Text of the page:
> Describing adoption as *n**ever right* as a *horror* or as *stealing*
> (as you have tweeted in the past few days) weakens any reasonable
> reservations about it which you may have.

That I may have? I understand that you’re saying my language goes too far in my expressions, but the latter half of your sentence has confused me. Feel free to rephrase if the following part fails to answer what you’re commenting on though.

Whilst I actually am aware that not every single adoption is unwanted (indeed, I actually assisted a friend who had been a long-term foster parent to two youths in his fight to adopt them because that is what the youths in question wanted), if no-one is seen to be complaining about nor suffering from $subject, then change is not deemed necessary. Unfortunately then, without extremists highlighting the worst case scenarios, it is extremely unlikely that necessary changes will occur within that subject. Thus, I speak in extremes in the majority of my Internet interactions in order to bring attention to the issues, but (as I’m hoping this email to you demonstrates), I am capable of rational discussion on an issue without being quite so extreme, as within a rational discussion, both sides *should* be able to listen to each other far more easily than in general interactions on social media.

> Because, of course, adoption isn’t always right. I believe (and say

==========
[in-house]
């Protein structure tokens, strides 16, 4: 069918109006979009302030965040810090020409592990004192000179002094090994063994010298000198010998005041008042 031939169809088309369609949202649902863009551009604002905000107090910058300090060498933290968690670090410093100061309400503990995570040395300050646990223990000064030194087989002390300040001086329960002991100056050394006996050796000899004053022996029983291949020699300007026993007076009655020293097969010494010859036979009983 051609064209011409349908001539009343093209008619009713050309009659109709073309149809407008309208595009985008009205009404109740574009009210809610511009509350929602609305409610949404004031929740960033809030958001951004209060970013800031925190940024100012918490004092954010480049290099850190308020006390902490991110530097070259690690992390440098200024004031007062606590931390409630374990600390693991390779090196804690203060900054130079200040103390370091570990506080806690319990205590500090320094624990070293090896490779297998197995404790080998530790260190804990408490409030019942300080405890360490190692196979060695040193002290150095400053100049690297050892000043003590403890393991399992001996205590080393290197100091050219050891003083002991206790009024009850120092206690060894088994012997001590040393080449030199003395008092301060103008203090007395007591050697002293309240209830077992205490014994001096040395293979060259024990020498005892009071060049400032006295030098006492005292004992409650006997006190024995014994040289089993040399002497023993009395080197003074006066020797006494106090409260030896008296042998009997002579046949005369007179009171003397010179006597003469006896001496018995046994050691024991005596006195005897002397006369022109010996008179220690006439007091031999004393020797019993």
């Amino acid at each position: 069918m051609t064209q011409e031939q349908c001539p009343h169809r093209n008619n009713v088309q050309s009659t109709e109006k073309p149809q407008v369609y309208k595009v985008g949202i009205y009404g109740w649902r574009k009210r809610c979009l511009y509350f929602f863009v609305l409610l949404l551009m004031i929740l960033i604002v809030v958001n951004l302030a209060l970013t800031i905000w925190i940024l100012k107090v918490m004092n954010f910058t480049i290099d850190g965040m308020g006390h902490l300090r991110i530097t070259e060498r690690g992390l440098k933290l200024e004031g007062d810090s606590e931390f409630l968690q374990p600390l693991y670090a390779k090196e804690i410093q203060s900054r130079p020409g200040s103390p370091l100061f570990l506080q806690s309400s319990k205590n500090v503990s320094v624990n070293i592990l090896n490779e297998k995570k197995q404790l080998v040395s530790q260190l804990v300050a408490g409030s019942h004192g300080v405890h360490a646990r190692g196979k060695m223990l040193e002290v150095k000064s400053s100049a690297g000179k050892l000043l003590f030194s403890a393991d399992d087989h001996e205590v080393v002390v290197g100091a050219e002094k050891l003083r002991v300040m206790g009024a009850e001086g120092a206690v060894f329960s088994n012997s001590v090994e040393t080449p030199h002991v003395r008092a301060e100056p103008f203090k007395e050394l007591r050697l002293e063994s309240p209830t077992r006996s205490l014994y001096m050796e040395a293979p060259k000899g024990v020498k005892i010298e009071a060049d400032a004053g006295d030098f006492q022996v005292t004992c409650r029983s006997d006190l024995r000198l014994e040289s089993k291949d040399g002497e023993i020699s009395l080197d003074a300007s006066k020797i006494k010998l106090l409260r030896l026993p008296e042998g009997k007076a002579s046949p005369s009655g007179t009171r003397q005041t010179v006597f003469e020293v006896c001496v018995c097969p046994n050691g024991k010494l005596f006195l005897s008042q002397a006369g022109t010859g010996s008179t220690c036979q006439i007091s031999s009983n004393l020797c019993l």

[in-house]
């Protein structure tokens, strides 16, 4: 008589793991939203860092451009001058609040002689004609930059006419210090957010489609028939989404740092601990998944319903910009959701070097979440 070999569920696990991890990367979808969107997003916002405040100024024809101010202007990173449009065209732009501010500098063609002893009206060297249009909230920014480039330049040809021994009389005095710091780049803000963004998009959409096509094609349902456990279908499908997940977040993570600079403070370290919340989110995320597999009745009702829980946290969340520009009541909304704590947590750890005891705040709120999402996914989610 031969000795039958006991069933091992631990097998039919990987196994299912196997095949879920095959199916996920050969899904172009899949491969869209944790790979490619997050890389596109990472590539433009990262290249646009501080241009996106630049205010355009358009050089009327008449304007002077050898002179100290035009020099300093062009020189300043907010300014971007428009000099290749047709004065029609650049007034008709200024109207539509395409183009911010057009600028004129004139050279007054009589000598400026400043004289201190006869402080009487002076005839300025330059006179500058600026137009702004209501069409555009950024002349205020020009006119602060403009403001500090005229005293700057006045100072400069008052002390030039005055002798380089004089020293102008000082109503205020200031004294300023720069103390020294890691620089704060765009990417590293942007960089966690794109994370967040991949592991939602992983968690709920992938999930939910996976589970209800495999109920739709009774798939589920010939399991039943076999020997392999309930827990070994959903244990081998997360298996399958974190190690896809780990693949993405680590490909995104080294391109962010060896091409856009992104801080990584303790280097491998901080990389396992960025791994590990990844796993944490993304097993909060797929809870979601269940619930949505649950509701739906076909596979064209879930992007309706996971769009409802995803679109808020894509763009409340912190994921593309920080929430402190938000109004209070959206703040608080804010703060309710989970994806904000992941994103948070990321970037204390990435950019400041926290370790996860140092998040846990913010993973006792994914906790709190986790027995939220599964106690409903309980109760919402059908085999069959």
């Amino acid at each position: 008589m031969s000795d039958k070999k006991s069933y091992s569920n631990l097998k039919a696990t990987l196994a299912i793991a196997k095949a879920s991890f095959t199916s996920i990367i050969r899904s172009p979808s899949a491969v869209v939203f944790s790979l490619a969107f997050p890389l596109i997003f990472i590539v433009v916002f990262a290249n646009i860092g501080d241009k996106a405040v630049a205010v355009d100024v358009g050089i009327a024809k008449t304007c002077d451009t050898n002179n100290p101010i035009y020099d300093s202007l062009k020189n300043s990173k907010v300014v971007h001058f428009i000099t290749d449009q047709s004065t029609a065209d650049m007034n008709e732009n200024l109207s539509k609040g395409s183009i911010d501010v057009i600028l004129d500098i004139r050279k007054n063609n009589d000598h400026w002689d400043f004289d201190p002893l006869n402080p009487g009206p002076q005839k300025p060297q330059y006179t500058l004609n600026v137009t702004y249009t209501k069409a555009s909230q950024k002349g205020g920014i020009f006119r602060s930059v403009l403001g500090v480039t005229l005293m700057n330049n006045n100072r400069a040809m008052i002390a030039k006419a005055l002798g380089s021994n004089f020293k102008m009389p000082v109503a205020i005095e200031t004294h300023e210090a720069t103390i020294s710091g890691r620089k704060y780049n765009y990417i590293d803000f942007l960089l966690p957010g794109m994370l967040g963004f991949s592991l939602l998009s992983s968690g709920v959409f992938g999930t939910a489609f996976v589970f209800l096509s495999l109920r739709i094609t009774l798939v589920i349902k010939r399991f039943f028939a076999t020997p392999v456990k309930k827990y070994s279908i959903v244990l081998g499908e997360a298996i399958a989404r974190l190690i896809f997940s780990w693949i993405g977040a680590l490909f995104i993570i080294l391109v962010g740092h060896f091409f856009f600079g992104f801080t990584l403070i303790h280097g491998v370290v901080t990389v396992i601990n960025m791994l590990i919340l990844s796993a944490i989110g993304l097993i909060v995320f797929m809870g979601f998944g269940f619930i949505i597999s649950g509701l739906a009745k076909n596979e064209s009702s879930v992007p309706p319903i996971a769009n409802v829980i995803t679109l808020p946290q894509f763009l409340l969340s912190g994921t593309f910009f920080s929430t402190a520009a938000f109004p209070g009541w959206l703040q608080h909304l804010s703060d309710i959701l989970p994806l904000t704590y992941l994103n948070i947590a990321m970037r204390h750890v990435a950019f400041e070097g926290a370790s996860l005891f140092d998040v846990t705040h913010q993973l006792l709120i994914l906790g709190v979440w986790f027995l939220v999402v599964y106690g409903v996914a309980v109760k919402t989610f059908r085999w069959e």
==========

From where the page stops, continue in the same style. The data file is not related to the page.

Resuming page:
> frequently) that it is only appropriate for a small minority of the
> children taken into care in England, largely those neglected by
> parents who are unlikely ever to be able to be successful parents. It
> is indisputably right that for those children adoption brings
> stability and compensates for that neglect.

And therein lies the problem; the belief that adoption _does_ bring stability, *and* that it _does_ compensate. Again, it is part of the socialisation aspects popularising adoption, while negating the actual real everyday issues that adoptive families face, the same as every other family. Adopters – especially in the current economical situation – are as prone to job loss, and death, and divorce, and the myriad other issues that occur throughout life. Further, the very societal insistence that “adoption is good” adds even greater pressure to the adoptee, since it means that even those who are abused by their adopters (I know several adoptees who were physically, sexually, and mentally abused by their adoptive families) are still expected to proclaim the joys of adoption.